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George William Russell
George William Russell
George William Russell
(10 April 1867 – 17 July 1935) who wrote with the pseudonym Æ
Æ
(sometimes written AE or A.E.), was an Irish writer, editor, critic, poet, painter and Irish nationalist. He was also a writer on mysticism, and a central figure in the group of devotees of theosophy which met in Dublin
Dublin
for many years.Contents1 Early life 2 Family 3 Politician 4 Publisher 5 Writer, artist, patron 6 Last years and death 7 Poetry 8 Novels 9 Essays 10 Notes 11 References 12 External linksEarly life[edit] Russell was born in Lurgan, County Armagh, (not as is often said in Portadown), second son of Thomas Russell and Mary Armstrong. His father, the son of a small farmer, became an employee of Thomas Bell and Co, a prosperous firm of linen drapers. The family relocated to Dublin, where his father had a new offer of employment, when he was eleven years old
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International Standard Book Number
"ISBN" redirects here. For other uses, see ISBN (other).International Standard Book
Book
NumberA 13-digit ISBN, 978-3-16-148410-0, as represented by an EAN-13 bar codeAcronym ISBNIntroduced 1970; 48 years ago (1970)Managing organisation International ISBN AgencyNo. of digits 13 (formerly 10)Check digit Weighted sumExample 978-3-16-148410-0Website www.isbn-international.orgThe International Standard Book
Book
Number (ISBN) is a unique[a][b] numeric commercial book identifier. Publishers purchase ISBNs from an affiliate of the International ISBN Agency.[1] An ISBN is assigned to each edition and variation (except reprintings) of a book. For example, an e-book, a paperback and a hardcover edition of the same book would each have a different ISBN. The ISBN is 13 digits long if assigned on or after 1 January 2007, and 10 digits long if assigned before 2007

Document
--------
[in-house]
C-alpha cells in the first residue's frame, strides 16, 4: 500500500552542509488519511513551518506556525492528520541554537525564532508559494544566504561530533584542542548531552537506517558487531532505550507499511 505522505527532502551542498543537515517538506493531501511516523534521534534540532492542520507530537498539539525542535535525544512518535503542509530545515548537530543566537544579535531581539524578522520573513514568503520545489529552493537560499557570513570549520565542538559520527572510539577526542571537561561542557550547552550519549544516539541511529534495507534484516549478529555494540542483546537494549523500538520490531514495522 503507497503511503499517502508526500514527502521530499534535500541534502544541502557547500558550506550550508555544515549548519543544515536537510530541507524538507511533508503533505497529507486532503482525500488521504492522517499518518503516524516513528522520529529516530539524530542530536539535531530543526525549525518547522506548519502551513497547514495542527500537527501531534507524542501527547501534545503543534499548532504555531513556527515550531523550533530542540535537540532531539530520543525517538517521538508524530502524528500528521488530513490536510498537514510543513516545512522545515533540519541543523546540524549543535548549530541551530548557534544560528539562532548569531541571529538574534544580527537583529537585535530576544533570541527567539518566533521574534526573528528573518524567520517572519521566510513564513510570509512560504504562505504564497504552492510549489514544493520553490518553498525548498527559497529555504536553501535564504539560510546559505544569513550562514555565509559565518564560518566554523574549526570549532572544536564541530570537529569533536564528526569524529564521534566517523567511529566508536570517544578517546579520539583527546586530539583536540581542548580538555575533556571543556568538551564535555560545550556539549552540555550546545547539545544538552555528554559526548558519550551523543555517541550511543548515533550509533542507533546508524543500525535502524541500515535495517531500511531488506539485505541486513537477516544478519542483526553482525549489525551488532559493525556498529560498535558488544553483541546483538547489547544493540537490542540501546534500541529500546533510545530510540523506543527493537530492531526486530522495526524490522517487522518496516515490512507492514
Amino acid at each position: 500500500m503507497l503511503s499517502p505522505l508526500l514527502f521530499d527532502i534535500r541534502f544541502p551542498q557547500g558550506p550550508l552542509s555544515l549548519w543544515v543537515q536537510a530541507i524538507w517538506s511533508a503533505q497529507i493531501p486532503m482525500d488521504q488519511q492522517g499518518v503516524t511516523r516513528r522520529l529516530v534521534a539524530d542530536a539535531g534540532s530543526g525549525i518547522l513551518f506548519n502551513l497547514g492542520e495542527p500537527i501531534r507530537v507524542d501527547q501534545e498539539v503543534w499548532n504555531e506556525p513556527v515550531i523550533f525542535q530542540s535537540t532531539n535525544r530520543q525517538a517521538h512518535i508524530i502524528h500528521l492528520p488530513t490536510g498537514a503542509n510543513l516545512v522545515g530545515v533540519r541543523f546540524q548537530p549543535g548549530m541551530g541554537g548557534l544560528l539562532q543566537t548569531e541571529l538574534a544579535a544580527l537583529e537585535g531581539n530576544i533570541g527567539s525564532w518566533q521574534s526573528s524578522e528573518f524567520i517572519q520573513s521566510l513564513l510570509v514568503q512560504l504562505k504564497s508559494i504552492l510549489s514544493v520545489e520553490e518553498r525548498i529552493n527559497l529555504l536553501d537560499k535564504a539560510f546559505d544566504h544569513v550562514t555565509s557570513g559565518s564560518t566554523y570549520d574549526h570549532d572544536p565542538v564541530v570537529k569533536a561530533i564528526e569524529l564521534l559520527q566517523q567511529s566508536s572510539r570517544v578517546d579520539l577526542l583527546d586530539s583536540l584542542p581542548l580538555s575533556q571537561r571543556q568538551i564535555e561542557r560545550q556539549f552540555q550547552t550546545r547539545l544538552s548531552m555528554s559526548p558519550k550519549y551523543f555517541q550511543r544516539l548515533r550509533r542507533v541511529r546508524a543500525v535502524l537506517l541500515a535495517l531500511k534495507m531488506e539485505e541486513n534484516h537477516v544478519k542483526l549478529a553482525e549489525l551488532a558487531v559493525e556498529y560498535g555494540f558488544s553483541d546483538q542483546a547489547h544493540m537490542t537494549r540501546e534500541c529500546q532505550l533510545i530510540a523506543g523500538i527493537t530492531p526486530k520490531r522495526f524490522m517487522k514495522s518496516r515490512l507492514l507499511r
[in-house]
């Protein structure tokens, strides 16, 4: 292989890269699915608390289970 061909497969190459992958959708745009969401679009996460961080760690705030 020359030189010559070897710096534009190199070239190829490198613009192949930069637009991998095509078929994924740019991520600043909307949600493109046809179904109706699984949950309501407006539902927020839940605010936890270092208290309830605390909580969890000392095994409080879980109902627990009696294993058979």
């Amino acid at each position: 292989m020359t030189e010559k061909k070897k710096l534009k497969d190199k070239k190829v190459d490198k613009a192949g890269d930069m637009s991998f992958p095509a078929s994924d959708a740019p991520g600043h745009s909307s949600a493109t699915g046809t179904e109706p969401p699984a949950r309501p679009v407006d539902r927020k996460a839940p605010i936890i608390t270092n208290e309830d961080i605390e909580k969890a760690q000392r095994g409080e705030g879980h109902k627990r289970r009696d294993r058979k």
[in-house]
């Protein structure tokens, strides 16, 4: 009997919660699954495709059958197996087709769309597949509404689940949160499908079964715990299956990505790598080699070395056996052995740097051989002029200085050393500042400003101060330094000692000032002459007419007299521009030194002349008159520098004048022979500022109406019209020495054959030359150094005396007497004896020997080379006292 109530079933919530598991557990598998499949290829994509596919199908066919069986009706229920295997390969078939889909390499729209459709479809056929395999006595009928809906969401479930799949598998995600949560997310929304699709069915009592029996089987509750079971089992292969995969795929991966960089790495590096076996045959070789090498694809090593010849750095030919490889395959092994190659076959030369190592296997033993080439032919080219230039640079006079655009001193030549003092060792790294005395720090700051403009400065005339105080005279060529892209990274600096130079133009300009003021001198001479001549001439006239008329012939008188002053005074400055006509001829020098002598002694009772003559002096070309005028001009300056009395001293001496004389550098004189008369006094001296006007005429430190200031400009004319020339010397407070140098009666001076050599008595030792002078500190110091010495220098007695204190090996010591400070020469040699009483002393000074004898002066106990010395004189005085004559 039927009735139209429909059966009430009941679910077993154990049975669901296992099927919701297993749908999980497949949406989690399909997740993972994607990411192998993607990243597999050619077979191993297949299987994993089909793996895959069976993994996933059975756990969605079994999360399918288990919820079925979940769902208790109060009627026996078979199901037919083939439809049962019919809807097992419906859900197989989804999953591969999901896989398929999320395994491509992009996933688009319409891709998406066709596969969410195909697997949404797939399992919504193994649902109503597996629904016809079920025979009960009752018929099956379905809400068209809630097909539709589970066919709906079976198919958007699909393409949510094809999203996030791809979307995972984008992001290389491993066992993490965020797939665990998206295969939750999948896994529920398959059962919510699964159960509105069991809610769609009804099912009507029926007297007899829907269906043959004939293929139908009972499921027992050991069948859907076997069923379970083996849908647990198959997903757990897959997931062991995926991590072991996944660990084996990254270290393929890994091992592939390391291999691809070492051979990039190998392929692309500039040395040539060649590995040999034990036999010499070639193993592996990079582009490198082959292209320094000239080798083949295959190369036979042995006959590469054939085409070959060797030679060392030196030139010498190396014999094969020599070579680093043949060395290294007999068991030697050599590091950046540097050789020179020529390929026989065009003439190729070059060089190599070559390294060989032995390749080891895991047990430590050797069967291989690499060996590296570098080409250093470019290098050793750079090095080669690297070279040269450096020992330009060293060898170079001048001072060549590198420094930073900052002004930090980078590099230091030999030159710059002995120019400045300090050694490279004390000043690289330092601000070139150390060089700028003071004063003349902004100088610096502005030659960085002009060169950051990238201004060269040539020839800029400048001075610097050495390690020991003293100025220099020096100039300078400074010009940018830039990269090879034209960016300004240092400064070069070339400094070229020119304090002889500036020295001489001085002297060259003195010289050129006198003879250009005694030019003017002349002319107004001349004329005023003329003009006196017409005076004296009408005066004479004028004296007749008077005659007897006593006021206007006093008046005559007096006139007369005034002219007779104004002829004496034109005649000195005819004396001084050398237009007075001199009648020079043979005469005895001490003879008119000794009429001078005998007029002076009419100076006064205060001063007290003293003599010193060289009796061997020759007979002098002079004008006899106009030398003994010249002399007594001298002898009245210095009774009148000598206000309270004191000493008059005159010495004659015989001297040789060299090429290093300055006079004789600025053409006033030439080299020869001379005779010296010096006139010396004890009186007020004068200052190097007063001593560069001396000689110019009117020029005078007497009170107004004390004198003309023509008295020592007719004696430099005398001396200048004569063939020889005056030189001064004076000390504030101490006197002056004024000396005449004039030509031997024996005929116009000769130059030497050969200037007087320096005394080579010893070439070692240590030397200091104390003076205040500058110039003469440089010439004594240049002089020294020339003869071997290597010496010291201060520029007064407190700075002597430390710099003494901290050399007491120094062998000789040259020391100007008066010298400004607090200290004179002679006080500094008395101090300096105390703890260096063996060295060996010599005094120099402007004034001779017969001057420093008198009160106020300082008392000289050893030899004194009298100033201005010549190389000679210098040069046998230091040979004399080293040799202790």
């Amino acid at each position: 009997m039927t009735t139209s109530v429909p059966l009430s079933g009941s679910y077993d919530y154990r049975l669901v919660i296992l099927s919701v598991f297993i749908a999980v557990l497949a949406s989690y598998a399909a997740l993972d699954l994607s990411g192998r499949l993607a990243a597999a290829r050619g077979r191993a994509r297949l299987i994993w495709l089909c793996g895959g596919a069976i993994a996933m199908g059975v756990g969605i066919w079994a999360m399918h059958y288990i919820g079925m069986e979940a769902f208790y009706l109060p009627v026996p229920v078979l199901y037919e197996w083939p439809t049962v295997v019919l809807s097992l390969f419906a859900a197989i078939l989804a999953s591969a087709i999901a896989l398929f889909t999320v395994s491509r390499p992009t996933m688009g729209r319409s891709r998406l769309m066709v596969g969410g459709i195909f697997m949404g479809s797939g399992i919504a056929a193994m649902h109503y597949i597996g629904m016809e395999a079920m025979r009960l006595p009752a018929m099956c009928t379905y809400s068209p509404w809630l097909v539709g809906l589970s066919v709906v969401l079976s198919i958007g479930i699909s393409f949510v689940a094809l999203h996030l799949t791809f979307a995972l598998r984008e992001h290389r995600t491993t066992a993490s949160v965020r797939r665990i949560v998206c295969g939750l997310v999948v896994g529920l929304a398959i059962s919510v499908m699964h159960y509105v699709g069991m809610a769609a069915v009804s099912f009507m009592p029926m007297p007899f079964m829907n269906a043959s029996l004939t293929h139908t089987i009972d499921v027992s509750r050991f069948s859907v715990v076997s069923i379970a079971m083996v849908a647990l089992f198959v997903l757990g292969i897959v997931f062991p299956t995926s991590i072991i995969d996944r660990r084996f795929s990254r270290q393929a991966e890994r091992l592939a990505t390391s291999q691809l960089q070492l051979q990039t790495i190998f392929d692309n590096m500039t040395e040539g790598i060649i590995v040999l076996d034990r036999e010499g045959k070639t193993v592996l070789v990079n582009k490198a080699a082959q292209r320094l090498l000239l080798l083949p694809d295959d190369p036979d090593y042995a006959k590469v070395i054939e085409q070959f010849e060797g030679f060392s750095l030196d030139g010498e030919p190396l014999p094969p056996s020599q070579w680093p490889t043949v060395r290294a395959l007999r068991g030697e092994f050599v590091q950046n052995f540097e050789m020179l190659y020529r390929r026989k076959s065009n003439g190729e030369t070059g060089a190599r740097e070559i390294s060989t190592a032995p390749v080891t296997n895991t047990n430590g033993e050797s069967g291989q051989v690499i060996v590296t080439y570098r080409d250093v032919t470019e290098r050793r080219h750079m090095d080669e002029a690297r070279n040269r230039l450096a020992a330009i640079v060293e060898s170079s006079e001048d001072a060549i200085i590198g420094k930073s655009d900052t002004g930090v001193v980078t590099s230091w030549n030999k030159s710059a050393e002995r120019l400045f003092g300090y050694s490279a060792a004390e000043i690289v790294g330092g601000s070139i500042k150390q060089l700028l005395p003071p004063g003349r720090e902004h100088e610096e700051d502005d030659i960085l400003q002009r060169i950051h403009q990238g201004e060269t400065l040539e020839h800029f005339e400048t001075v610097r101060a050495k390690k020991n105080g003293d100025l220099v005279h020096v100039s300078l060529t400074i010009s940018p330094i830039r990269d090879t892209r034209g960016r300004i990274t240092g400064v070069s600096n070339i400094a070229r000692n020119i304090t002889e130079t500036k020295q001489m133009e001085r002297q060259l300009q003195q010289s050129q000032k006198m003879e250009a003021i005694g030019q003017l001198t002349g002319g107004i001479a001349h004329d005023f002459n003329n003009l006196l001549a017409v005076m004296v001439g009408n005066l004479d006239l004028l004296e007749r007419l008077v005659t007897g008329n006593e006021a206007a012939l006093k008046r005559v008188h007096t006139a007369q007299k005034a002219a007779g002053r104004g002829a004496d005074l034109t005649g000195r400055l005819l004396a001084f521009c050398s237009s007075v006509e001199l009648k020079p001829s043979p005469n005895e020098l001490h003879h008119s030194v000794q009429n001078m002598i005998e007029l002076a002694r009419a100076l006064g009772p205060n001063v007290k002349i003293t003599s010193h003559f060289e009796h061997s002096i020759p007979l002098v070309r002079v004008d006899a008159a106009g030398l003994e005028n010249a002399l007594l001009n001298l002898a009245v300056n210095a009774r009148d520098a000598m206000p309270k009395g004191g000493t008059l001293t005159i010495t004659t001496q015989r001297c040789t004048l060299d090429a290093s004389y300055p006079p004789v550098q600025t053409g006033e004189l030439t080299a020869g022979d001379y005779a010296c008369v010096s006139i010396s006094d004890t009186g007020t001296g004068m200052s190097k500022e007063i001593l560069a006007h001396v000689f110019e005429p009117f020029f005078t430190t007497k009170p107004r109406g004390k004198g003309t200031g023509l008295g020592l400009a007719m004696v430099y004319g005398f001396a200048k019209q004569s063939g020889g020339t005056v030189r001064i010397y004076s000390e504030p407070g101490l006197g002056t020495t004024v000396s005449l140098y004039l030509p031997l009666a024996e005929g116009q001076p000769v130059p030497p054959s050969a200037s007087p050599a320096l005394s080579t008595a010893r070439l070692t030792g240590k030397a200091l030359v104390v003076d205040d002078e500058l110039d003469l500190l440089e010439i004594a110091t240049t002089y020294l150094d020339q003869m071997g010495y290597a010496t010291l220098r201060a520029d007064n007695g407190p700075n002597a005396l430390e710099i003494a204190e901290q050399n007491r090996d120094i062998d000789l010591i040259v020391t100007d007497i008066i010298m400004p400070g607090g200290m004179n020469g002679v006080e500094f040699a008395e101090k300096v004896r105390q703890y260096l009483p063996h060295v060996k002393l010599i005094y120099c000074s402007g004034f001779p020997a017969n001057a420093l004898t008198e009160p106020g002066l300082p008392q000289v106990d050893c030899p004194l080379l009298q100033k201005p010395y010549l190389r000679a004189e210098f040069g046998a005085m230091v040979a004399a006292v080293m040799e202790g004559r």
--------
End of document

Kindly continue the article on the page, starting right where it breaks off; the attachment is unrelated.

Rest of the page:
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Charybdis
Charybdis
Charybdis
(/kəˈrɪbdɪs/; Ancient Greek: Χάρυβδις, pronounced [kʰárybdis], Kharybdis) was a sea monster, later rationalized as a whirlpool and considered a shipping hazard in the Strait of Messina.Contents1 Description 2 Genealogy 3 Mythology3.1 Origin 3.2 The Odyssey 3.3 Jason and the Argonauts 3.4 Aesop4 Notes 5 References 6 External linksDescription[edit]The Strait of Messina, with Scylla
Scylla
(underlined in red) and Charybdis on the opposite shoresThe sea monster Charybdis
Charybdis
was believed to live under a small rock on one side of a narrow channel. Opposite her was Scylla, another sea monster, that lived inside a much larger rock. [Odyssey, Book XII] The sides of the strait were within an arrow-shot of each other, and sailors attempting to avoid one of them would come in reach of the other
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Easter Rising
The Easter Rising
Easter Rising
(Irish: Éirí Amach na Cásca),[2] also known as the Easter Rebellion, was an armed insurrection in Ireland
Ireland
during Easter Week, April 1916. The Rising was launched by Irish republicans to end British rule in Ireland
Ireland
and establish an independent Irish Republic while the United Kingdom was heavily engaged in the First World War. It was the most significant uprising in Ireland
Ireland
since the rebellion of 1798, and the first armed action of the Irish revolutionary period. Organised by a seven-man Military Council of the Irish Republican Brotherhood,[3] the Rising began on Easter Monday, 24 April 1916, and lasted for six days
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John Redmond
John Edward Redmond (1 September 1856 – 6 March 1918) was an Irish nationalist politician, barrister, and MP in the British House of Commons. He was best known as leader of the moderate Irish Parliamentary Party (IPP) from 1900 until his death in 1918. He was also leader of the paramilitary organisation the Irish National Volunteers (INV). He was born to an old prominent Catholic family in rural Ireland; several relatives were politicians. He took over control of the minority IPP faction loyal to Charles Stewart Parnell
Charles Stewart Parnell